# Quantum statistics: density of states problem

1. Jun 18, 2012

### Suske

When you consider a electron L×L×L box, I think I understand how to derive the DOS-spectrum.
Unfortunately, when a small change is made to the problem, I really don't understand what to do, so I probably don't understand the theory at all..

This is the question:

1. The problem statement, all variables and given/known data
Consider a particle with mass M in three dimensions, confined to an L × L square in the x,y-direction, and held in a parabolic potential (1/2)kz^2 in the z-direction.

Q1: Determine the one-particle spectrum for the system
Q2: Calculate the density of one-particle states

2. Relevant equations

D_n(E) = (dΩ_n(E))/d(E) (1)
U = 2 ƩnxƩnyƩnzε(n) (2)
λn = 2L/n (3)
pn = h/λ (4)

3. The attempt at a solution
I take formula (2) and change it to an integral (I don't know why I can do this, but I think it is for large n, but then it's also strange because in Q1 I have to determine the one-particle spectrum! (or isn't that the spectrum for one-particle, and does it mean something else?)

then for nx and ny I can use (3) and (4) to show that te allowed energies are something like

ε = ((h^2)/(8mL^2))*((nx)^2 + (ny)^2)
then how do I plug in the parabolic potential? I have absolutely no clue at all. Catastrophe in my brain!
I would be very grateful if you would help me with this problem!

Suske

2. Jun 18, 2012

### TSny

The Schrodinger equation for this system is separable in the coordinates x, y, z. So, the energy of a single particle state will be a sum of an energy for each variable: E = Ex + Ey + Ez. You've already got the first two terms taken care of. Considering that the motion in the z direction occurs under the potential (1/2)kz2, what would be the appropriate expression for Ez?

3. Jun 19, 2012

### Suske

Thank you very much!

So then I put V(z,t) = is (1/2)kz^2,

Which gives me Ezn = (h/2pi)&sqrt(k/m)*(n + 0.5)?
And can I then transform that into (h^2)(k^2)*(n+0.5)/(2m)? <-- this is probably wrong?

Usually with just a particle in a LxLxL box I can 'count' the number of states with a specific energy with a sphere, but how does this apply here?

Thanks!

Suske

4. Jun 19, 2012

### TSny

Good. Ez = $\frac{h}{2π}$ω(nz + ½) where ω = $\sqrt{k/m}$. (What are the allowed values of nz?)

Write out the total energy E = Ex + Ey + Ez in terms of the quantum numbers nx, ny, and nz. That gives the energy spectrum of the one-particle states. You can express it as E = a(nx2 + ny2) + b(nz + ½) where a and b are just constants.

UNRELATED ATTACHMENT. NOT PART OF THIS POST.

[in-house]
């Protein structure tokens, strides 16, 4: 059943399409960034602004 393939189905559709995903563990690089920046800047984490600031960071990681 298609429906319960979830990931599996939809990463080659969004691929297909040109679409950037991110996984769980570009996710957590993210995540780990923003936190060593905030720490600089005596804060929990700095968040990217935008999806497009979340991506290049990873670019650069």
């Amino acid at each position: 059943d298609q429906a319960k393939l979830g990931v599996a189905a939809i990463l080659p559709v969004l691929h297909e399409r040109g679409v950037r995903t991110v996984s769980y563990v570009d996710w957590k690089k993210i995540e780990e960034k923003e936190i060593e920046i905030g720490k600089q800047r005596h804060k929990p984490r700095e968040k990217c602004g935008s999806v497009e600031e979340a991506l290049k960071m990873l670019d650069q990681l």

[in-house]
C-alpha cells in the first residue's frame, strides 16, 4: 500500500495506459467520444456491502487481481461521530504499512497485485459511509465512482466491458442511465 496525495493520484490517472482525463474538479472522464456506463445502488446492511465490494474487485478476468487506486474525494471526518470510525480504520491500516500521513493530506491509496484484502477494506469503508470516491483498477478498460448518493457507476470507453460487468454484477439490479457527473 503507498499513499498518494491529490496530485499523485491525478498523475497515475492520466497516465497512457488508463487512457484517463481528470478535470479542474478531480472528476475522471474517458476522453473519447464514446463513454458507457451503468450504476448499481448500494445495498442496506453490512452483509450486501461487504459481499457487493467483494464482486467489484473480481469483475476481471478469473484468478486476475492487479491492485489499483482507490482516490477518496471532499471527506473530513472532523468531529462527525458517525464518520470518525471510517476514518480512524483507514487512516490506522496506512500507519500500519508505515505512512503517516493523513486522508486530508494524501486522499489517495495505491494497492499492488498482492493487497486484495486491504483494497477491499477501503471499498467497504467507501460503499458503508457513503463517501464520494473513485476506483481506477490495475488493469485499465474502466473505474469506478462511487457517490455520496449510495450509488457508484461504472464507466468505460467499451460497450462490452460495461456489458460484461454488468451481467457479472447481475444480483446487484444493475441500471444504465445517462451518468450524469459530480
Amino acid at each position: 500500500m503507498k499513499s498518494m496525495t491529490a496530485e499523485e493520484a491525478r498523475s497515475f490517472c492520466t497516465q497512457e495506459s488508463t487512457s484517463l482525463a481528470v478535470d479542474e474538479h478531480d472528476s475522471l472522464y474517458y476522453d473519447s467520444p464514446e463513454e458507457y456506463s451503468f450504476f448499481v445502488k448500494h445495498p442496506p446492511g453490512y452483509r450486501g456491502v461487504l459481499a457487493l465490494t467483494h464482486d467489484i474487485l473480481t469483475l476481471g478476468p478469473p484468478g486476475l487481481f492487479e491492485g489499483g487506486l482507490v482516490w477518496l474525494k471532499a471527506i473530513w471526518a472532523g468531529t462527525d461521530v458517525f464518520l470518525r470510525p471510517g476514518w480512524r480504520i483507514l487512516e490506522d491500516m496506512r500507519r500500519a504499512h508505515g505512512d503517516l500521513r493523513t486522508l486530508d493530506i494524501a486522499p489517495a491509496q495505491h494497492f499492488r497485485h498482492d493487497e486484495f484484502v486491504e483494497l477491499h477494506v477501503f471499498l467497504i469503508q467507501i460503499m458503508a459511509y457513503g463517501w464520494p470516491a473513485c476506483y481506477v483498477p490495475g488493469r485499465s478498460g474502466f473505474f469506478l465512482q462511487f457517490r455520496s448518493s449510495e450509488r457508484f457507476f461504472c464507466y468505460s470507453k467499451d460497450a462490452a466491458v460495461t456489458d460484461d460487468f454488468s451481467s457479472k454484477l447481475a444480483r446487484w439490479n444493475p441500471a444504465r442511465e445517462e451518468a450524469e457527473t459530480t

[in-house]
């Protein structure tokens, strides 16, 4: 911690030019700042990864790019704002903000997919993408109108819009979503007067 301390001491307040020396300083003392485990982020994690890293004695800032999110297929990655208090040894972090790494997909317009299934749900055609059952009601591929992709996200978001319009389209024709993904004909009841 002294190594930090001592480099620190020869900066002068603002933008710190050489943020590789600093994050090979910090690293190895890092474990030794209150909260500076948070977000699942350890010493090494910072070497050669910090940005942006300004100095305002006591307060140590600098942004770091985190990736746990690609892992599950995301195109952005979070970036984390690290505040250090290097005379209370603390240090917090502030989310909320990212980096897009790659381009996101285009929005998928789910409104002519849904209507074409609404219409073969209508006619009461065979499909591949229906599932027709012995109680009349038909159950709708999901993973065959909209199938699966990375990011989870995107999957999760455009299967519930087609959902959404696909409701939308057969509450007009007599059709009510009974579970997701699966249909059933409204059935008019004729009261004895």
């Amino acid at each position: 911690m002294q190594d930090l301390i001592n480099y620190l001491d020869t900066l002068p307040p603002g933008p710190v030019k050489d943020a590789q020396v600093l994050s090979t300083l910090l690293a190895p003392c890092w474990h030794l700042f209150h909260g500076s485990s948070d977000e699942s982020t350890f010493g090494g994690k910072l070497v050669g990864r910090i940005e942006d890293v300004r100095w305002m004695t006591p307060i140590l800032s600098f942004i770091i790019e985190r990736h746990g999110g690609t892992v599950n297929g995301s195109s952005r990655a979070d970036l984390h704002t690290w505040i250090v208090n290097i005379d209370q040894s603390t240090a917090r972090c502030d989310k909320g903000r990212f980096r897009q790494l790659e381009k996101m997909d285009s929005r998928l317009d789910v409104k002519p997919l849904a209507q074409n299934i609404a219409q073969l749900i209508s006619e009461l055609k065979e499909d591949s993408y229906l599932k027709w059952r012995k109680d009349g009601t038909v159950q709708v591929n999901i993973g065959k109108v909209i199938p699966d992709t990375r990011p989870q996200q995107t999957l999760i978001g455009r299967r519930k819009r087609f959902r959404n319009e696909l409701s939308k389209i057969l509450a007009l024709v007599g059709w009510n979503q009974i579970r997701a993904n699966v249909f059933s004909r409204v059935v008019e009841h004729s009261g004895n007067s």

When finding the density of one-particle states, I believe you treat the quantum numbers as large compared to 1. So, I think it’s safe to drop the ½ compared to nz. Then, E = a(nx 2+ ny2) + bnz

As you noted, if you were dealing with a free particle in a cube, you can count the number of states by considering a sphere. This is because in that case E = a(nx 2+ ny2 + nz2). So, if you construct a 3D Cartesian coordinate system with axes denoting nx, ny, nz then a specific value of E corresponds to the surface of a sphere in this coordinate system.

But now you have E = a(nx 2+ ny2) + bnz . For a certain value of E, you’ll need to think about the shape of the surface defined by this relation. Also, the allowed values of nx, ny, and nz will restrict you to only a portion of that surface. Then you need to think about how to use the surface to find the total number of states with energy less than or equal to E.

5. Jun 19, 2012

### Suske

Thanks again!

Oke. Only positive integers are allowed for nx, ny, nz
Therefor, the surface of the paraboloid (right?) is four times 'too much'

so for a certain E, the amount of states (nx, ny, nz)

equals 1/4 $\int\int$ sqrt (1+(4(a/b)^2)*r^2) r d \Theta dr

I put it in polar coordinates.. but now I don't know what the limits of the integral are? And whether this is correct at all..

I used $\int\int$ sqrt{1 + (derivative to x)^2 + (derivative to y)^2} dA = surface;

Could you please help me find the integral-limits? and when you integrate this, i'm afraid it won't leave anything like (nx, ny, nz), so you can't just convert this back to a 'normal' n..!

After that, you just rewrite your equation so you have n in terms of e, and then you differentiate to e to have your DOS(e)?

Almost there?

Thanks again!

Last edited: Jun 19, 2012
6. Jun 19, 2012

### TSny

Right, a paraboloid that may be expressed as E = a(x2 + y2) + bz where, for convenience, we let x, y, z denote nx, ny, nz.

To find the volume enclosed by the paraboloid, slice it in circular disks perpendicularly to the z axis. For a certain value of z, show that the radius of the disk is r = ($\frac{E-bz}{a}$)(1/2).

Integrate to sum up the volumes of all of the disks from z = 0 to z = E/b (right?).

The resultant volume is the total number of quantum states N with energies less than or equal to E except, as you noted, you need to take 1/4 of this volume because we only have quantum states in the region where x, y, z are positive. Also, for electrons we have to allow for two states of spin. So, this introduces a factor of 2.

I got (might be wrong!) N = $\frac{πE^{2}}{4ab}$.

From this you can get the density of states.

7. Jun 19, 2012

### TSny

I see that the problem just says you have a particle of mass M. So, we don't know if it has spin. If we ignore spin, then of course N will be half of what I stated.

8. Jun 22, 2012

### Suske

Thank you very much, I got the answer completely right! this is great